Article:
].

In this paper a diffuse optical spectroscopy fiberoptic probe is utilized to measure real-time hemoglobin, oxygen saturation levels and scattering parameters in skin following erythema inducing levels of external beam radiation (40 Gy) in mice at two superficial probing depths. The method presented here can be used in normal lighting conditions, is portable, safe, clinically translatable and delivers readings in near real-time (1 - 3 seconds). The long term goal of this work would be to design an appropriate DOS probe for translational clinical trials in breast and head and neck cancer patients that could be employed to perform real-time monitoring for early patient specific intervention with anti-inflammatory creams and drugs prior to severe radiation reactions.

2. Methods

2.1. Mice and irradiation

Six-week old female athymic nude mice were employed in this study. These mice are unable to produce functional T cells due to the absence of a thymus and are therefore unable to mount a normal adaptive immune response. Notwithstanding, they exhibit an early innate immune response and inflammation through neutrophil and macrophage recruitment and cytokine signaling. All animals were handled in accordance with protocols approved by Sunnybrook Research Institute's Animal Care Committee. The mice were divided into irradiated (n = 8) and non-irradiated (n = 3) groups. Box-shaped lead shielding was placed over the mice and loose right side flank skin was pulled through an opening in the shielding. The pulled skin was taped down to the platform to be irradiated. An area no larger than 4 cm2 on the skin surface was exposed to 40 Gy of ionizing radiation. The Faxitron model CP160 (Faxitron X-Ray Corp., Wheeling, IL) was used to irradiate the animals and was previously commissioned and evaluated at our centre for use with small rodents [15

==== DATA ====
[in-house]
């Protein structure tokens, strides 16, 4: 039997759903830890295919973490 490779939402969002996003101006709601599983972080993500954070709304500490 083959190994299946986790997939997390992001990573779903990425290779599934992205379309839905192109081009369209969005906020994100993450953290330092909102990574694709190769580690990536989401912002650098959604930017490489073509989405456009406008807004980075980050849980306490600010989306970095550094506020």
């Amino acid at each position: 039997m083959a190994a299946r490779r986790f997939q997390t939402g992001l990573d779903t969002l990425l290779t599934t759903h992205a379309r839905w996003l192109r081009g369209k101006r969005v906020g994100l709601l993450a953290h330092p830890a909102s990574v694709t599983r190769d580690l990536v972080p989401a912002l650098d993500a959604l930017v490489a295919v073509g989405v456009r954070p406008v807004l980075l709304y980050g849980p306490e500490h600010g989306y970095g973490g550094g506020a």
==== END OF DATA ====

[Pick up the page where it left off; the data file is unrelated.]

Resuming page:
15. M. Woo and R. Nordal, “Commissioning and evaluation of a new commercial small rodent x-ray irradiator,” Biomed. Imaging Interv. J. 2(1), e10 (2006). [CrossRef] [PubMed]

].

Figure 1
Fig. 1 Photograph of irradiated mice 12 days receiving 40 Gy of 120 kvP x-rays. Varying degrees of skin toxicities (erythema, scabs, scar tissue) were observed.
shows a sample of the irradiated mice 12 days after receiving the dose showing varying degrees of skin toxicity. Spectra were collected at 3-5 points on each mouse for a total of 208 measurements. Points taken on blistered or scabbed skin were eliminated from the average.